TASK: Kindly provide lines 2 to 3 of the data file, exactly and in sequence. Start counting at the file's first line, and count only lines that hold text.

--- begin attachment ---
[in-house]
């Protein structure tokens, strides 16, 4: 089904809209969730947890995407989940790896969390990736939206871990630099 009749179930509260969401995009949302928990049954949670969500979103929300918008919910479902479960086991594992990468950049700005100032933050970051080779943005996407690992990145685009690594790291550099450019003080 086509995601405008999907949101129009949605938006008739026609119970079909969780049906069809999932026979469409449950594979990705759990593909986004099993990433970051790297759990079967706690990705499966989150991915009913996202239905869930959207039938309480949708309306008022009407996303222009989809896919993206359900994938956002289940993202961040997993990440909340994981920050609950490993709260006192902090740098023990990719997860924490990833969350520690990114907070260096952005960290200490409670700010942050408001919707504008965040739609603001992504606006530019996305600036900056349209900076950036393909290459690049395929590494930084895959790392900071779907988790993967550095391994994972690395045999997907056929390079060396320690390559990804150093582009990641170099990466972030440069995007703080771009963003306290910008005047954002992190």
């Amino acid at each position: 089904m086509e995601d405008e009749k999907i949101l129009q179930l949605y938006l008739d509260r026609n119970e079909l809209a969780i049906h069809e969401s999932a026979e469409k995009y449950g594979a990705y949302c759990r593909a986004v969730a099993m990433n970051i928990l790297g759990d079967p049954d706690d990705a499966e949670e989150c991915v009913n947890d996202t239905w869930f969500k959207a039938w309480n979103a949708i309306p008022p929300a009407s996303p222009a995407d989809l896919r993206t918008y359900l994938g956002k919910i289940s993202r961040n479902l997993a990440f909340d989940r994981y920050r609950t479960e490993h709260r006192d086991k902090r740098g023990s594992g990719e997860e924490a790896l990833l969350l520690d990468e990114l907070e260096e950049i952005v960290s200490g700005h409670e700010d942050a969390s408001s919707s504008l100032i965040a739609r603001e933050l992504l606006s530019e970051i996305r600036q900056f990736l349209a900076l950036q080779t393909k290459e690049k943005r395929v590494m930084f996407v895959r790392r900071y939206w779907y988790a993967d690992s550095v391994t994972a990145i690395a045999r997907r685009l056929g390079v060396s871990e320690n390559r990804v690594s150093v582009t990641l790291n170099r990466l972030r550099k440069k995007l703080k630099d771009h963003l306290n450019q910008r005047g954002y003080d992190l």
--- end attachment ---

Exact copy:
């Protein structure tokens, strides 16, 4: 089904809209969730947890995407989940790896969390990736939206871990630099 009749179930509260969401995009949302928990049954949670969500979103929300918008919910479902479960086991594992990468950049700005100032933050970051080779943005996407690992990145685009690594790291550099450019003080 086509995601405008999907949101129009949605938006008739026609119970079909969780049906069809999932026979469409449950594979990705759990593909986004099993990433970051790297759990079967706690990705499966989150991915009913996202239905869930959207039938309480949708309306008022009407996303222009989809896919993206359900994938956002289940993202961040997993990440909340994981920050609950490993709260006192902090740098023990990719997860924490990833969350520690990114907070260096952005960290200490409670700010942050408001919707504008965040739609603001992504606006530019996305600036900056349209900076950036393909290459690049395929590494930084895959790392900071779907988790993967550095391994994972690395045999997907056929390079060396320690390559990804150093582009990641170099990466972030440069995007703080771009963003306290910008005047954002992190």
């Amino acid at each position: 089904m086509e995601d405008e009749k999907i949101l129009q179930l949605y938006l008739d509260r026609n119970e079909l809209a969780i049906h069809e969401s999932a026979e469409k995009y449950g594979a990705y949302c759990r593909a986004v969730a099993m990433n970051i928990l790297g759990d079967p049954d706690d990705a499966e949670e989150c991915v009913n947890d996202t239905w869930f969500k959207a039938w309480n979103a949708i309306p008022p929300a009407s996303p222009a995407d989809l896919r993206t918008y359900l994938g956002k919910i289940s993202r961040n479902l997993a990440f909340d989940r994981y920050r609950t479960e490993h709260r006192d086991k902090r740098g023990s594992g990719e997860e924490a790896l990833l969350l520690d990468e990114l907070e260096e950049i952005v960290s200490g700005h409670e700010d942050a969390s408001s919707s504008l100032i965040a739609r603001e933050l992504l606006s530019e970051i996305r600036q900056f990736l349209a900076l950036q080779t393909k290459e690049k943005r395929v590494m930084f996407v895959r790392r900071y939206w779907y988790a993967d690992s550095v391994t994972a990145i690395a045999r997907r685009l056929g390079v060396s871990e320690n390559r990804v690594s150093v582009t990641l790291n170099r990466l972030r550099k440069k995007l703080k630099d771009h963003l306290n450019q910008r005047g954002y003080d992190l």